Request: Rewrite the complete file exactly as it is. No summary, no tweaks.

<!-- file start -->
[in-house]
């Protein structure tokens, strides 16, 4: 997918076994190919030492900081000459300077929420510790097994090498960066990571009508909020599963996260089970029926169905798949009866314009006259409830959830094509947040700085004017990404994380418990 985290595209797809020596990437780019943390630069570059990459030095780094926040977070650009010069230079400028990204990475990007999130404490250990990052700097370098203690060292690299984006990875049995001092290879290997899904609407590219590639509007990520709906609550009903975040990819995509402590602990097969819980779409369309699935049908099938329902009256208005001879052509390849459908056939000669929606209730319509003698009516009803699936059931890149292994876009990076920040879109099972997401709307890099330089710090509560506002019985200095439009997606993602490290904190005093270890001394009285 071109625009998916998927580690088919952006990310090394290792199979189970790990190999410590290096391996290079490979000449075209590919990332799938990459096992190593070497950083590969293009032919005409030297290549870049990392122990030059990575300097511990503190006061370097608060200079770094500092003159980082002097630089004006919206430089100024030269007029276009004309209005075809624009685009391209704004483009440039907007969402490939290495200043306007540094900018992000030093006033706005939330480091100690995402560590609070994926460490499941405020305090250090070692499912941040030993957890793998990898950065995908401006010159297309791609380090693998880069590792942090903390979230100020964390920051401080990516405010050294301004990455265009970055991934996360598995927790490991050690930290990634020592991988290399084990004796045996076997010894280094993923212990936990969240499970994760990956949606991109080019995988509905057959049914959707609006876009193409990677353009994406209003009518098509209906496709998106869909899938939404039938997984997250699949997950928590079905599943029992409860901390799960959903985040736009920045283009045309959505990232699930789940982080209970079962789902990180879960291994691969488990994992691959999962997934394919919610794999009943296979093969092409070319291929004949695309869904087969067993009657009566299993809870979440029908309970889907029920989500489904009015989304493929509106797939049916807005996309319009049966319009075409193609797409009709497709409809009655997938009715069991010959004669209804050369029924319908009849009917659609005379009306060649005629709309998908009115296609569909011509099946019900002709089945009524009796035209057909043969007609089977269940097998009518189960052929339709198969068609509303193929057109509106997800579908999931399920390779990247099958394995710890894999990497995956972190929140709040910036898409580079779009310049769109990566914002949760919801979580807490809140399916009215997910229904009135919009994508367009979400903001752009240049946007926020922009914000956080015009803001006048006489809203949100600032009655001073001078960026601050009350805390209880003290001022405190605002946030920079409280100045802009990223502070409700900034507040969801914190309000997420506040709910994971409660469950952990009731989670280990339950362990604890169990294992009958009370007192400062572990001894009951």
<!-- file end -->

[in-house]
């Protein structure tokens, strides 16, 4: 997918076994190919030492900081000459300077929420510790097994090498960066990571009508909020599963996260089970029926169905798949009866314009006259409830959830094509947040700085004017990404994380418990 985290595209797809020596990437780019943390630069570059990459030095780094926040977070650009010069230079400028990204990475990007999130404490250990990052700097370098203690060292690299984006990875049995001092290879290997899904609407590219590639509007990520709906609550009903975040990819995509402590602990097969819980779409369309699935049908099938329902009256208005001879052509390849459908056939000669929606209730319509003698009516009803699936059931890149292994876009990076920040879109099972997401709307890099330089710090509560506002019985200095439009997606993602490290904190005093270890001394009285 071109625009998916998927580690088919952006990310090394290792199979189970790990190999410590290096391996290079490979000449075209590919990332799938990459096992190593070497950083590969293009032919005409030297290549870049990392122990030059990575300097511990503190006061370097608060200079770094500092003159980082002097630089004006919206430089100024030269007029276009004309209005075809624009685009391209704004483009440039907007969402490939290495200043306007540094900018992000030093006033706005939330480091100690995402560590609070994926460490499941405020305090250090070692499912941040030993957890793998990898950065995908401006010159297309791609380090693998880069590792942090903390979230100020964390920051401080990516405010050294301004990455265009970055991934996360598995927790490991050690930290990634020592991988290399084990004796045996076997010894280094993923212990936990969240499970994760990956949606991109080019995988509905057959049914959707609006876009193409990677353009994406209003009518098509209906496709998106869909899938939404039938997984997250699949997950928590079905599943029992409860901390799960959903985040736009920045283009045309959505990232699930789940982080209970079962789902990180879960291994691969488990994992691959999962997934394919919610794999009943296979093969092409070319291929004949695309869904087969067993009657009566299993809870979440029908309970889907029920989500489904009015989304493929509106797939049916807005996309319009049966319009075409193609797409009709497709409809009655997938009715069991010959004669209804050369029924319908009849009917659609005379009306060649005629709309998908009115296609569909011509099946019900002709089945009524009796035209057909043969007609089977269940097998009518189960052929339709198969068609509303193929057109509106997800579908999931399920390779990247099958394995710890894999990497995956972190929140709040910036898409580079779009310049769109990566914002949760919801979580807490809140399916009215997910229904009135919009994508367009979400903001752009240049946007926020922009914000956080015009803001006048006489809203949100600032009655001073001078960026601050009350805390209880003290001022405190605002946030920079409280100045802009990223502070409700900034507040969801914190309000997420506040709910994971409660469950952990009731989670280990339950362990604890169990294992009958009370007192400062572990001894009951």